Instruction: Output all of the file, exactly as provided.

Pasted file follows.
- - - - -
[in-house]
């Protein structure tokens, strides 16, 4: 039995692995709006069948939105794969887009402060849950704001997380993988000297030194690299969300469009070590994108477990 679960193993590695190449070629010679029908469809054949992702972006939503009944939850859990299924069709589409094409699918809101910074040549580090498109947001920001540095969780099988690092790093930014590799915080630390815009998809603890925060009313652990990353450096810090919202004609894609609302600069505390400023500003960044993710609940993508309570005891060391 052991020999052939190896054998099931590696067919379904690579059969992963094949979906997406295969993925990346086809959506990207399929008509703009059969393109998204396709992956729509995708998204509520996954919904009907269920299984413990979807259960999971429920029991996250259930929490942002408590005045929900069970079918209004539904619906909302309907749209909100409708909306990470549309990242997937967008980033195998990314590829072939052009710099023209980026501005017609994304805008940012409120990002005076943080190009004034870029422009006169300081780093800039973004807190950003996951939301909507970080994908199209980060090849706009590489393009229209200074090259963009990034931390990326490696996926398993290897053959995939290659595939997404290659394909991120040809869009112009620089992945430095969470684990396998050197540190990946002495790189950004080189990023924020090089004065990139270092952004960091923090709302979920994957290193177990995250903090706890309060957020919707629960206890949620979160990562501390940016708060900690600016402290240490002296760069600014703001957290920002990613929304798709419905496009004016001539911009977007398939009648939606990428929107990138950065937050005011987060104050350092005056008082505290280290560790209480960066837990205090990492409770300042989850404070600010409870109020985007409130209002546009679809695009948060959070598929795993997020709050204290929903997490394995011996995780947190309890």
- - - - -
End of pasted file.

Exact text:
[in-house]
């Protein structure tokens, strides 16, 4: 039995692995709006069948939105794969887009402060849950704001997380993988000297030194690299969300469009070590994108477990 679960193993590695190449070629010679029908469809054949992702972006939503009944939850859990299924069709589409094409699918809101910074040549580090498109947001920001540095969780099988690092790093930014590799915080630390815009998809603890925060009313652990990353450096810090919202004609894609609302600069505390400023500003960044993710609940993508309570005891060391 052991020999052939190896054998099931590696067919379904690579059969992963094949979906997406295969993925990346086809959506990207399929008509703009059969393109998204396709992956729509995708998204509520996954919904009907269920299984413990979807259960999971429920029991996250259930929490942002408590005045929900069970079918209004539904619906909302309907749209909100409708909306990470549309990242997937967008980033195998990314590829072939052009710099023209980026501005017609994304805008940012409120990002005076943080190009004034870029422009006169300081780093800039973004807190950003996951939301909507970080994908199209980060090849706009590489393009229209200074090259963009990034931390990326490696996926398993290897053959995939290659595939997404290659394909991120040809869009112009620089992945430095969470684990396998050197540190990946002495790189950004080189990023924020090089004065990139270092952004960091923090709302979920994957290193177990995250903090706890309060957020919707629960206890949620979160990562501390940016708060900690600016402290240490002296760069600014703001957290920002990613929304798709419905496009004016001539911009977007398939009648939606990428929107990138950065937050005011987060104050350092005056008082505290280290560790209480960066837990205090990492409770300042989850404070600010409870109020985007409130209002546009679809695009948060959070598929795993997020709050204290929903997490394995011996995780947190309890």